Medical billing and coding training is available in Virginia through an accredited post-secondary school or colleges. Certificate programs offer training that can provide a fast start in the medical billing and coding profession. Programs range from six to twelve months in duration and cover industry essentials like medical terminology, healthcare documentation, anatomy and physiology and much more.
The same principles are taught in colleges that offer an Associate’s Degree of Applied Science in Medical Billing and Coding. The coursework in these programs typically takes two years to complete when students are enrolled in full-time status.
A certificate or degree is important when it comes to finding employment as a Virginia medical biller or coder. Health care agencies are permitted to establish their own criteria when hiring new medical billers and coders. Most facilities are in search of medical billers and coders who have been thoroughly trained to handle all of the specific job duties.
Some agencies may also require certifications issued by the AHIMA (American Health Information Management Association) or AAPC (American Academy of Professional Coders). Training in a post-secondary school or college will equip medical billers and coders with the prerequisite knowledge to pass these certification exams.
Certifications and degrees in medical billing and coding are a way of preparing for future employment in this field. Non-certified job applicants face a significantly tougher challenge when trying to gain employment as a medical biller or coder in Virginia.
Job Prospects and Potential Pay
A medical billing and coding salary in Virginia averages out to be $38,780 per year. The top-earning amount stretches higher than that average as some medical billers and billers in Virginia make as much as $58,880 annually. Medical billing and coding jobs in Virginia continue to remain on the rise as the state is experiencing more than a 4% job growth each year. Job prospects are readily available throughout Virginia as signified by the boom in the statewide healthcare industry.
Virginia cities with medical billing and coding education institutions: Newport News, Salem, Chesapeake, Norfolk, Richmond, Virginia Beach, North Chesterfield, Fairfax, and Falls Church.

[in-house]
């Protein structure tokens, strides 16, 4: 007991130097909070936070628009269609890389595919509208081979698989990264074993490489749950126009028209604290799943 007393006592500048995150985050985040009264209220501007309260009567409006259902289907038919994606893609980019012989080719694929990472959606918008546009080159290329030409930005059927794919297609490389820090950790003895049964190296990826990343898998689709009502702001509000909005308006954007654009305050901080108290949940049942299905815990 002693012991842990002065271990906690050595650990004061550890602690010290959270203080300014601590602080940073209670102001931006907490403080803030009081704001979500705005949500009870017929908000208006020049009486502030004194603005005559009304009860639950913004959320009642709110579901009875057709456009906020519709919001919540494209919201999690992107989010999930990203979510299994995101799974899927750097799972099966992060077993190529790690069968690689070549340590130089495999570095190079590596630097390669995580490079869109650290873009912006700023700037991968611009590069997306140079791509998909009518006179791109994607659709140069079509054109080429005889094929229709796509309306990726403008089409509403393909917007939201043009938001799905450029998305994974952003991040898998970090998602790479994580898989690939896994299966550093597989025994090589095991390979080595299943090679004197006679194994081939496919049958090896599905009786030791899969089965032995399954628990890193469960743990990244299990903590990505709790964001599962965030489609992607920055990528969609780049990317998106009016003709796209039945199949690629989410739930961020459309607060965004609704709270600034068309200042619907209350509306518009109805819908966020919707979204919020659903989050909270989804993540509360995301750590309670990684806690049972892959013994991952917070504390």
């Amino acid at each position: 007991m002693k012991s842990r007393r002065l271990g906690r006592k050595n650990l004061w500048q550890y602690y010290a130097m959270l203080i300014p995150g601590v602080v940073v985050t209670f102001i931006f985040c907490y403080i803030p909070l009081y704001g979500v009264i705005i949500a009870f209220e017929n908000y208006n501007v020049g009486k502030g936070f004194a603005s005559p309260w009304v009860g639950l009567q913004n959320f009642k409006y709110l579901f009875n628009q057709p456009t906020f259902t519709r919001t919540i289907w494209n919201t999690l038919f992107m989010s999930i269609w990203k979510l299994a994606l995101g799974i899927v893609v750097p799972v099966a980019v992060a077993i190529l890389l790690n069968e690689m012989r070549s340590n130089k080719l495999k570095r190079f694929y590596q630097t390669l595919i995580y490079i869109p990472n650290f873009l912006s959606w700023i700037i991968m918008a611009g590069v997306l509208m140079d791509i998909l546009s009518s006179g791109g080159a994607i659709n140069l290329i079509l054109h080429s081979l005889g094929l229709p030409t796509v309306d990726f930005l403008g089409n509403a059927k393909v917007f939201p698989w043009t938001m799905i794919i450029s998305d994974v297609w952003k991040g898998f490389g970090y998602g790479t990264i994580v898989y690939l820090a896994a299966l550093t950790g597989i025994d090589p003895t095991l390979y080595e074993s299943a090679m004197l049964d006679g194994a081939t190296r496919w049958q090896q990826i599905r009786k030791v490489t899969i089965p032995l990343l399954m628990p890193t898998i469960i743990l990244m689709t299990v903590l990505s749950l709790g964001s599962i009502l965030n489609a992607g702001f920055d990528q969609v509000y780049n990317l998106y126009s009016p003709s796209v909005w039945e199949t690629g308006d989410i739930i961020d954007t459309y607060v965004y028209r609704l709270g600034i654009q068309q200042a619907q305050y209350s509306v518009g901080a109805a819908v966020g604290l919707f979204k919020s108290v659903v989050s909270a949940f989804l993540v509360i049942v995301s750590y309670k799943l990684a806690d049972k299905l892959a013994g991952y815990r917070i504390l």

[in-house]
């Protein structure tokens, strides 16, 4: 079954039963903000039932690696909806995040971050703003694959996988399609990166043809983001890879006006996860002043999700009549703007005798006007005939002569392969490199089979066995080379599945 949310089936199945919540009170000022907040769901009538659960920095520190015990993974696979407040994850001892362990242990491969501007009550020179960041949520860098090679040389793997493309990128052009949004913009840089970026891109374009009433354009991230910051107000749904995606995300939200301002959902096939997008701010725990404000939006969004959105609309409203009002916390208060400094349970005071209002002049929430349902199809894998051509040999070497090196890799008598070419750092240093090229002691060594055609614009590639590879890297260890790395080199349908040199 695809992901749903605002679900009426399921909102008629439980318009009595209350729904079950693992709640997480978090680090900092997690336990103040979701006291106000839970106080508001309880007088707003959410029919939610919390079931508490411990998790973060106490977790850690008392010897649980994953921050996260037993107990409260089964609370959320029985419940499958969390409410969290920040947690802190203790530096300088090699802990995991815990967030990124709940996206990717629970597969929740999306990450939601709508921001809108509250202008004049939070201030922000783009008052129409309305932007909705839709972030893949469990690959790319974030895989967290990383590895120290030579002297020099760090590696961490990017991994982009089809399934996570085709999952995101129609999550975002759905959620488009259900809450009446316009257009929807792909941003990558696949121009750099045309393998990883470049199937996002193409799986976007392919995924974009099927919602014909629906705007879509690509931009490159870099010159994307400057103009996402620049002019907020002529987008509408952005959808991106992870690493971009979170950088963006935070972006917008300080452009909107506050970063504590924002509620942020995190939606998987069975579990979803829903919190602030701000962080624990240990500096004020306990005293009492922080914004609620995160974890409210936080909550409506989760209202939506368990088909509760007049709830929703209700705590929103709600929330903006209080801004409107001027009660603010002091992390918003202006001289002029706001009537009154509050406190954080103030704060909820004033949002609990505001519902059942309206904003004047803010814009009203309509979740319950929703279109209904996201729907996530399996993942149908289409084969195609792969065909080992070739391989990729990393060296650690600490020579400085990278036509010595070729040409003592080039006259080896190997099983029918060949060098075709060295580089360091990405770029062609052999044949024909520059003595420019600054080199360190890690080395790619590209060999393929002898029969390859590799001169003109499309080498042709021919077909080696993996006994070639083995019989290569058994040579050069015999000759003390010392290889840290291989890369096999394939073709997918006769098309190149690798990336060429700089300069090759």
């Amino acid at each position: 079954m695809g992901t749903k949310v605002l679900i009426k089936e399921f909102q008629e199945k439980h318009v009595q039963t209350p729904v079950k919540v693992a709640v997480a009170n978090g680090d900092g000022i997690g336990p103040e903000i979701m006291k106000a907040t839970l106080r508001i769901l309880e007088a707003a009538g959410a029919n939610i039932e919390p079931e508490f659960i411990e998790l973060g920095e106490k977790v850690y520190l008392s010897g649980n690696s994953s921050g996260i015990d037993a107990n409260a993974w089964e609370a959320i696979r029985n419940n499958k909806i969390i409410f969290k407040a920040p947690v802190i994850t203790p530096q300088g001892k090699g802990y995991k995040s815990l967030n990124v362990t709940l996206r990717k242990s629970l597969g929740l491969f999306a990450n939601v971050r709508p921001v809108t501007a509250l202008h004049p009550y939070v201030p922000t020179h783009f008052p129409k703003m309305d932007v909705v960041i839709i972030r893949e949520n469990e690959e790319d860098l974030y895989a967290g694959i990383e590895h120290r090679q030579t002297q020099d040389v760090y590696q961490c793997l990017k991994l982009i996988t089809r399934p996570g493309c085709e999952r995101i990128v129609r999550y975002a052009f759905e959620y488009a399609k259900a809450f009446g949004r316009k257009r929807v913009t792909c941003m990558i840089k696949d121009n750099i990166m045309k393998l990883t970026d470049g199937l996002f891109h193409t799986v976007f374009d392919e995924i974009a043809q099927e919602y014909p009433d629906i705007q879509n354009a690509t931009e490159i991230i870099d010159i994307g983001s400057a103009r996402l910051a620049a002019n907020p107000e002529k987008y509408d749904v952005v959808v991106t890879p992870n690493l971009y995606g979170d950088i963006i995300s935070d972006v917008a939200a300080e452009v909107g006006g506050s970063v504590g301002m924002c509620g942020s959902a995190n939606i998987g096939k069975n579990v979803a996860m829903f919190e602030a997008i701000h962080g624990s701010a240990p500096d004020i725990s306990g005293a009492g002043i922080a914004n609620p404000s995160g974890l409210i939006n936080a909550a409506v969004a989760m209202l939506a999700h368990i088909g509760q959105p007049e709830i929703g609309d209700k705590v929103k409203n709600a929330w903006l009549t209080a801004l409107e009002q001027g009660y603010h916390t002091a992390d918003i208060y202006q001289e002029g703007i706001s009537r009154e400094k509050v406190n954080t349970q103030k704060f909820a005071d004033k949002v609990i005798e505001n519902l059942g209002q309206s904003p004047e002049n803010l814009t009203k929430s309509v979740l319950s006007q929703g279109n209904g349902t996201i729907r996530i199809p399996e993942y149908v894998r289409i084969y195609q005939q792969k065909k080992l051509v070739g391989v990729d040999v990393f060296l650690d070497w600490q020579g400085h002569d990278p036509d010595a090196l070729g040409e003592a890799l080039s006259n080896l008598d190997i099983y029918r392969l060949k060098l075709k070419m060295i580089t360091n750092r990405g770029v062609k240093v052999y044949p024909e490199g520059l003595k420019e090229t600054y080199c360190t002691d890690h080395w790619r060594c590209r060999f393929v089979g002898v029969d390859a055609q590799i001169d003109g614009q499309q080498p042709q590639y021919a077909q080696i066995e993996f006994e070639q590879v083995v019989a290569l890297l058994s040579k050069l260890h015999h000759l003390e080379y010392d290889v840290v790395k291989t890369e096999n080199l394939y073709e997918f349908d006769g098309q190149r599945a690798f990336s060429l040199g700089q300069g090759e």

Top Virginia cities/areas for medical billing and coding careers: Virginia Beach, Norfolk, Newport News, Richmond, Charlottesville, Washington D.C., Arlington, Alexandria, Lynchburg, Winchester, Christiansburg, Radford, and Blacksburg.
A few potential employers of medical billers and coders in Virginia:
- Sentara Norfolk General Hospital
- Virginia Hospital Center
- Sentara Martha Jefferson Hospital
- Inova Loudoun Hospital
- Centra Southside Community Hospital
- Valley Health
- Carilion Roanoke Memorial Hospital
- Virginia Hospital and Healthcare Association
- Dominion Hospital
- Bon Secours St. Mary’s Hospital
Earning a high school diploma or GED equivalency is the first step to becoming a medical biller or coder in Virginia. An education in medical billing and coding relies on the basic skills learned through the awarding of a high school diploma or GED. However, it is up to each post-secondary school in Virginia to set their own admissions requirements and some may request copies of high school transcripts.
Virginia medical billing professionals can browse through job listings on this website and also apply online.
Virginia medical coders are being sought out for employment in Virginia and applying is made easy online through this website.
The VHIMA provides an extensive amount of resources that are useful to Virginia medical billers and coders.
Browse through the numerous health organizations in Virginia and visit their sites by using the direct links on this website.